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My Gay Toronto - MGT Stage

Little Pretty and The Exceptional: how to deal with the impossible?


by DREW ROWSOME
-Photos by Joseph Michael

There is chaos and comedy as Dilpreet and his two daughters attempt to get their new venture, a clothing store emphasizing saris, ready for its grand opening on Canada Day. And daughter Jasmeet intends to be prom queen while sibling Simran is waiting for LSAT results so she can continue towards her goal of being a human rights lawyer. The curmudgeonly but lovable father, a bubbly princess and a striving bookworm, are all classic tropes and the South Asian-flavoured setting gives it an unfamiliar familiar twist. 

Then playwright Anusree Roy (Bombay Black) mixes in an extra plot element and what was an amiable story takes on another dimension entirely. Roy takes the very specific and makes it universal. Yes, the immigrant saga is there, particularly in one powerful speech, but it is only to ground us in a reality that then discusses the ways we handle stigma, particularly around mental illness: one family's dilemma resonates with issues that all of us have gone through, or will go through. What we talk about and deal with, what we hide and hope will go away.

The mix of comedy and drama is not as seamless as it could be, with Shruti Kothari (James and the Giant PeachRent) in particular having to shift emotional gears in ways that test even her considerable charm, but in the grand scheme it all makes a deliciously unbalanced sense. The set is draped with glittery fabric and littered with mannequins (one is vandalized at the very beginning and it becomes impossible to restore it to its former glory. It stands on the side of the stage, a mute observer and metaphor) that, depending on the lighting, goes from tacky opulence to horror film. It is a subtle and vicious depiction of how mental illness colours life and makes the audience complicit in the experience. It even asks, the daughter keeps asking for the lights to be dimmed as they hurt her, if theatre itself is not a form of fever dream, vision or disorder.

Though of course, an audience gets to walk away convinced of their sanity and that of the players. Little Pretty and The Exceptional lets us walk away, but not without some nagging questions and soul-searching. 

Sugith Varughese gets the best lines, his blissfully unself-aware pronouncements about Indian stereotypes are worthy of a stand-up comedy routine, but in a final monologue he rips the audience's hearts out and truly shines. The monologue alas, comes out of a stylistic netherworld and it is disorienting, not necessarily a bad thing when creating an unbalanced mental state, and announcing a departure in style makes Varughese have to work harder to create the pathos. Perhaps there were lighting cue problems the night I attended as the entrances and exits between the short scenes were insufficiently masked by the distractions of the alternately ominous and joyous environs that were pinpointed.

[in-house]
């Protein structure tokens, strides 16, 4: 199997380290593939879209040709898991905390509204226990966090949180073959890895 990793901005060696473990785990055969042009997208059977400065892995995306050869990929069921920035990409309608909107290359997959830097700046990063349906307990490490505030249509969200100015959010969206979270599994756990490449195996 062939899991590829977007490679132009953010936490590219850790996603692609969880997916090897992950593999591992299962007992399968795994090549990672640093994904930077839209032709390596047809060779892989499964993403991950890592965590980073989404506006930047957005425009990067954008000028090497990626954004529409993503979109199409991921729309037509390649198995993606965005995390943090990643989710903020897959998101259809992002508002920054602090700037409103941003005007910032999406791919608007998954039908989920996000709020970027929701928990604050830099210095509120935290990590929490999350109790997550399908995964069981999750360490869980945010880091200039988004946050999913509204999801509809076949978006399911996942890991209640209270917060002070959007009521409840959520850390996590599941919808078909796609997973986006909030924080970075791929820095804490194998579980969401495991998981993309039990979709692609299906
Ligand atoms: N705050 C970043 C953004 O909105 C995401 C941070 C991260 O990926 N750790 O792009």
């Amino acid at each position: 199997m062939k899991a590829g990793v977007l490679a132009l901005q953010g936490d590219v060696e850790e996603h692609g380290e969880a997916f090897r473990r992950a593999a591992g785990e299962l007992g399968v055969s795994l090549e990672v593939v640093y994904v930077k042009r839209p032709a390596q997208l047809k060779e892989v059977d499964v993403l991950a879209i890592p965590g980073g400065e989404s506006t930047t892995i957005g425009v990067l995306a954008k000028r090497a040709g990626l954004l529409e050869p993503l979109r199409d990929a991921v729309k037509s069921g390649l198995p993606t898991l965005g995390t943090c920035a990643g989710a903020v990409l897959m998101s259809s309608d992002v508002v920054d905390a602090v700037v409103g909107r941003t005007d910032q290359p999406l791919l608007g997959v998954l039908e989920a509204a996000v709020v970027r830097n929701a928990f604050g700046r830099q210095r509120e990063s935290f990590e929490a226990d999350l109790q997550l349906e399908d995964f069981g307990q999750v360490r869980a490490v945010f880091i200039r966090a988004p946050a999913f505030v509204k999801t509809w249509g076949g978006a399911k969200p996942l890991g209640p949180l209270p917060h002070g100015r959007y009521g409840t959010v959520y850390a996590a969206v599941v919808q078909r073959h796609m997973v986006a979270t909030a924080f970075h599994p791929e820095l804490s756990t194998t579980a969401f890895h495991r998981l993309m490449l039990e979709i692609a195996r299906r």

Farah Merani is subtle as she takes us on her descent, and Shelly Antony (Scarberia) brings a goofy befuddled charm to the boyfriend who, an aspiring bio-chemist, is totally unprepared for the family dynamics and secrets he becomes part of. His arsenal of double-takes, and his one big gaffe, pull the audience much deeper into a group of people we are already heavily invested in. Kothari is a comic delight as she preens, struts and tries to cover her doubts and fears - and also shockingly vulnerable when the fears overwhelm. There is an extended bit with Chinese food preparation that is hilarious, unexpected and director Brendan Healy (Pig, Arigato, TokyoThe Silicone Diaries) bravely lets it breathe past the point of uncomfortable comedy to where it becomes another illustration of the central metaphor.

A sari shop can be either exotic or, as it was to much of the audience, a familiar memory, but it is to Little Pretty and The Exceptional's credit that it can also be a slice of life that reveals characters we root for as they struggle with a tragedy that we all face in one form or another. And that is also a great illustration of the power of theatre when formed by talented hands. 

Little Pretty and The Exceptional runs until Sun, April 30 at Factory Theatre, 125 Bathurst St. factorytheatre.ca


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